My own memories of watching this special for the first time are more bittersweet than with the other four mentioned earlier. I was in my final year of Junior High at the time, and was feeling pressure from all sides from those concerned that I was still watching cartoons at age 14. This first "Frosty" broadcast also suffered the same fate as did most of my favorite TV shows during the 1969-70 season: it wasn't shown in its regular time slot in the Kansas City area. KCMO-TV, which already lost considerable ground with me for waiting until Saturday afternoons to run CBS' The Good Guys, decided to run "Frosty" much closer to Christmas on December 23 via tape delay; at least they ran it sometime. Finally, 1969 was, on the whole, not a great year for us. My father had taken ill just after Thanksgiving and had to spend most of December in a K.C. hospital. The resulting expenses, as well as his inability to do any serious Christmas shopping or make other seasonal preparations hampered the holidays for us that year. The hospital personnel decided he was well enough to come home on Christmas Eve and spend the next day with us, but on December 27th he was taken back to his hospital room, where he lived just long enough to see 1970 being rung in before his death a few hours later.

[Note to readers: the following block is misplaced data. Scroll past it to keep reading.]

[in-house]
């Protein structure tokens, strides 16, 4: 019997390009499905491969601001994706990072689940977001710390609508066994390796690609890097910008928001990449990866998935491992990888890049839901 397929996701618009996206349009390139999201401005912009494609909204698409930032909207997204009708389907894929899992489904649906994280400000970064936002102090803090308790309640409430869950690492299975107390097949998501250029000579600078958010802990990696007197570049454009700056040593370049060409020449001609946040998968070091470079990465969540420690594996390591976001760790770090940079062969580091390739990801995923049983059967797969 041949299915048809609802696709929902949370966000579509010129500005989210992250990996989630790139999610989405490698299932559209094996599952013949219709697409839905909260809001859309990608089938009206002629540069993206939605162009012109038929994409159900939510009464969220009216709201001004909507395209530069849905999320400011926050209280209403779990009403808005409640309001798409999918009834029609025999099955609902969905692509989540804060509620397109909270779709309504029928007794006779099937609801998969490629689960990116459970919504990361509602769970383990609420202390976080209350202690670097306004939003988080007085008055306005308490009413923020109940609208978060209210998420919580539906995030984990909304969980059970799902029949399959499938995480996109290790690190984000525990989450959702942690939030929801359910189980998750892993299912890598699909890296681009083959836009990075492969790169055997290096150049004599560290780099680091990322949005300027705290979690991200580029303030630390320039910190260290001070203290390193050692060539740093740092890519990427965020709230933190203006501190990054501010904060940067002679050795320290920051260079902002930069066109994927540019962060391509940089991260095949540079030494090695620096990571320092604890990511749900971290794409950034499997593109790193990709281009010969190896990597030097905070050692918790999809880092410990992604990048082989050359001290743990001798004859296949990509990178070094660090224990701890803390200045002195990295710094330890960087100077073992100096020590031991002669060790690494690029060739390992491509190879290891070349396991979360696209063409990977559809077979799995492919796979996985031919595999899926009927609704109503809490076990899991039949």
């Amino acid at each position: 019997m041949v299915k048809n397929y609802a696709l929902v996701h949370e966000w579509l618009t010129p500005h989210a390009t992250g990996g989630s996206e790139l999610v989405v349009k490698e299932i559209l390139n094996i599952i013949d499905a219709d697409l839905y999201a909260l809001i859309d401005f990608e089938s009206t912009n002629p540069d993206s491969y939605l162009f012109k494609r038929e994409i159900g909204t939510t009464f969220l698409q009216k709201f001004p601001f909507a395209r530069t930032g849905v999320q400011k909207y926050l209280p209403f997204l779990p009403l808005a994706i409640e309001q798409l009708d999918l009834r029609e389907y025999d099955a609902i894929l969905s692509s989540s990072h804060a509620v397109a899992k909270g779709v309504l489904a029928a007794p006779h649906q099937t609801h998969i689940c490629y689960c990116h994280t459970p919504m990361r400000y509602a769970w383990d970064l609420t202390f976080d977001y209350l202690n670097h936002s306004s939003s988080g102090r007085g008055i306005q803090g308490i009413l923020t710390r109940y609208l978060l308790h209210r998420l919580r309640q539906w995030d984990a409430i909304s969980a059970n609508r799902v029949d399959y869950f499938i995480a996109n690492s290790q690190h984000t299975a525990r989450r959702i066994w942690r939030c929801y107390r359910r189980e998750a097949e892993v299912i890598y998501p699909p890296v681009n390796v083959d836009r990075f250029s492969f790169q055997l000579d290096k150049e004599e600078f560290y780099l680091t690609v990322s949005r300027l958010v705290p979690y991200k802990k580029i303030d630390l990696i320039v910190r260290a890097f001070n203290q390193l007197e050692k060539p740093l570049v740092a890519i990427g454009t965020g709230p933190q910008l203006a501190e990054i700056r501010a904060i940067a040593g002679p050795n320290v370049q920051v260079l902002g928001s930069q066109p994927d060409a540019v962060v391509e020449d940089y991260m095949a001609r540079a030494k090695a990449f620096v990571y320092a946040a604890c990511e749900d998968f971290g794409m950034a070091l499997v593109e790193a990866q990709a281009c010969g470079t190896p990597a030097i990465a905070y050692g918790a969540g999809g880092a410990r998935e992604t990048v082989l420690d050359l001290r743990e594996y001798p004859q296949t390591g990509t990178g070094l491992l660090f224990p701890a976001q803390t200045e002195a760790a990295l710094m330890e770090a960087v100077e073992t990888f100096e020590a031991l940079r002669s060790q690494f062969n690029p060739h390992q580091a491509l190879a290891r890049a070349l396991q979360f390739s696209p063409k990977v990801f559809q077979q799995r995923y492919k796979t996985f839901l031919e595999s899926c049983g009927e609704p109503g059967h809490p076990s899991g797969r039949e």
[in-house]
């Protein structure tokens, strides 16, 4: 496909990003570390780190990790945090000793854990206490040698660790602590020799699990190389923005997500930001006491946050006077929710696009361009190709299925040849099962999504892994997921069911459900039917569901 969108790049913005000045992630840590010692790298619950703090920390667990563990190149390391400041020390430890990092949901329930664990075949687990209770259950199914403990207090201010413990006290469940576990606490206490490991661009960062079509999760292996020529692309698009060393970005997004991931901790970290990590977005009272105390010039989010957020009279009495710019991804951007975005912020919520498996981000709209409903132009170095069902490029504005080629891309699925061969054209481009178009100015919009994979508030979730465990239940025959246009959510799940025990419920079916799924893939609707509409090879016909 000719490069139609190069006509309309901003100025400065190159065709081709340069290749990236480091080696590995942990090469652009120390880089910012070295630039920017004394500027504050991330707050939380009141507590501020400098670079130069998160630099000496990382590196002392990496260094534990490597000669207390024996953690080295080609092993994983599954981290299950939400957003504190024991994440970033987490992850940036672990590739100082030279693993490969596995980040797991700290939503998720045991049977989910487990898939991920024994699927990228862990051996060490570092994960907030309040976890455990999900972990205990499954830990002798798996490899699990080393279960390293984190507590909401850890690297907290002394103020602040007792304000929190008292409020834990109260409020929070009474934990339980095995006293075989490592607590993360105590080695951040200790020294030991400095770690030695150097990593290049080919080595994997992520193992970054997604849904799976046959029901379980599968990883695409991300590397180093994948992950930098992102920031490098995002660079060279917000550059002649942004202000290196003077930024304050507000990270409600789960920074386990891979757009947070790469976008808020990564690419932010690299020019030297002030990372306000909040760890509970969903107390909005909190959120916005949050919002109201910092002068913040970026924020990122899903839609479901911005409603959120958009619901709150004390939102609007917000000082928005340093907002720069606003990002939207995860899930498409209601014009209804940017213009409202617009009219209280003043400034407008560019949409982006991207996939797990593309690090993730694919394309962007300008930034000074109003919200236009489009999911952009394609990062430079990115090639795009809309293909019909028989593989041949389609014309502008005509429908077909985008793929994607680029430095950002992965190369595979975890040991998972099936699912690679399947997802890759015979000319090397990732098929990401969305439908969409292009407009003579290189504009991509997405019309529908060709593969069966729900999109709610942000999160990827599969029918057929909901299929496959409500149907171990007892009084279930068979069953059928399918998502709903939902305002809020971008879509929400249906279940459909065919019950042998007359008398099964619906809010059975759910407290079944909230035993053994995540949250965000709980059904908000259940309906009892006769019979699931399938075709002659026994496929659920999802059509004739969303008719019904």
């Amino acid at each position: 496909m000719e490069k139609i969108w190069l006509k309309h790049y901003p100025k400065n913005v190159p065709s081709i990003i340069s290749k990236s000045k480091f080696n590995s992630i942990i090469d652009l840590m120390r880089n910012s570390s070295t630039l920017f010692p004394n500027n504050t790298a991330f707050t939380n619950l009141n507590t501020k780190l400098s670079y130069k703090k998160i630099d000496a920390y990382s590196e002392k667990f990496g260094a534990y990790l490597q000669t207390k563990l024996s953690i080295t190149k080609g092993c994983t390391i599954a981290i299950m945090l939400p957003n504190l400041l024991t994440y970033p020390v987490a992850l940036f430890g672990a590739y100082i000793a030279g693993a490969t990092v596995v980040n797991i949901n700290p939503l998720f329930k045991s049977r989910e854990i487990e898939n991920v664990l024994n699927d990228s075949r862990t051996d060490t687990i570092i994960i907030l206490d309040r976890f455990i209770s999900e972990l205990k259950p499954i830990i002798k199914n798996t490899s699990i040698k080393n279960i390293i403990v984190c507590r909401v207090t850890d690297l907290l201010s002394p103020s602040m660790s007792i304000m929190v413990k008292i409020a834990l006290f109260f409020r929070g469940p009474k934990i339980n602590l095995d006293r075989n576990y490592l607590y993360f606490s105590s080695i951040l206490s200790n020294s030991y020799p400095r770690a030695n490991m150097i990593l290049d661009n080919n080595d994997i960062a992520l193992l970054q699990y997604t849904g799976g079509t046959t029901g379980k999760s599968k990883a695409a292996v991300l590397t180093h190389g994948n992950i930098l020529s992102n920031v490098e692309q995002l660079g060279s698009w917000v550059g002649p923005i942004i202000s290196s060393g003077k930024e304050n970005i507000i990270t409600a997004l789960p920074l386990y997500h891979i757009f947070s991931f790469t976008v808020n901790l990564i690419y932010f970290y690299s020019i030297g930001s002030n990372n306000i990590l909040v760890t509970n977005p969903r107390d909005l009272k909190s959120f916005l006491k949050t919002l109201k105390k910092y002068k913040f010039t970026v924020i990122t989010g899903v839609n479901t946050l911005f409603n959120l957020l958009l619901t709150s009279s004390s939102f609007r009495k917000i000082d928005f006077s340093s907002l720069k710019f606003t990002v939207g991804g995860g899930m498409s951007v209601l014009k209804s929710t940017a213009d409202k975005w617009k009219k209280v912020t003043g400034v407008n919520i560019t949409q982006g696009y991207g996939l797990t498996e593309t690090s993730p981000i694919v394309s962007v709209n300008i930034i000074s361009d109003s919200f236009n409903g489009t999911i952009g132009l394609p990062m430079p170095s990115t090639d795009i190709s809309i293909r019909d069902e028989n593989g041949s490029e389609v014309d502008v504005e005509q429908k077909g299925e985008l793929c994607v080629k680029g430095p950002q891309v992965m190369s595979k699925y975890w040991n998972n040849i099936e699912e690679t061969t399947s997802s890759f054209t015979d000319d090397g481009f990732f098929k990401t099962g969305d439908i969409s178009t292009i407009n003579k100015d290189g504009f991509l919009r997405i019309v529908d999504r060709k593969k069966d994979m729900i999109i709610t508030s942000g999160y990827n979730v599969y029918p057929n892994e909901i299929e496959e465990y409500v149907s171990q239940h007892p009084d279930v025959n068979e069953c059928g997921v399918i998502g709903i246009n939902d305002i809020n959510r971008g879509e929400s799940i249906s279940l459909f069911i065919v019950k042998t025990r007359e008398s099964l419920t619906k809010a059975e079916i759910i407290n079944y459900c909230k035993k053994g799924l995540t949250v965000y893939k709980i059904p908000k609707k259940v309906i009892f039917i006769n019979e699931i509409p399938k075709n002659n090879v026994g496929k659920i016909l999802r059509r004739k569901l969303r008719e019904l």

But years later, in somewhat more upbeat times for us all, Frosty still endures, as do the Grinch, Charlie Brown and the "Peanuts" gang, Rudolph and Mr. Magoo's portrayal of Ebenezer Scrooge.
Happy holidays, everybody.
NECESSARY DISCLAIMER: Mr. Magoo, the "Peanuts" characters, and the Grinch and Cindy-Lou Who are the respective properties of United Productions of America (UPA), Charles M. Schulz and United Features Syndicate, and Theodore Geisel a/k/a Dr. Seuss. This site is not in any way affiliated with any of these individuals or those who currently hold the rights to use of their likenesses. This site was merely created by me as an informational source regarding the televised projects described herein, for the sole purpose of individual reader enjoyment. No intentional copyright infringement is implied by this site's creator.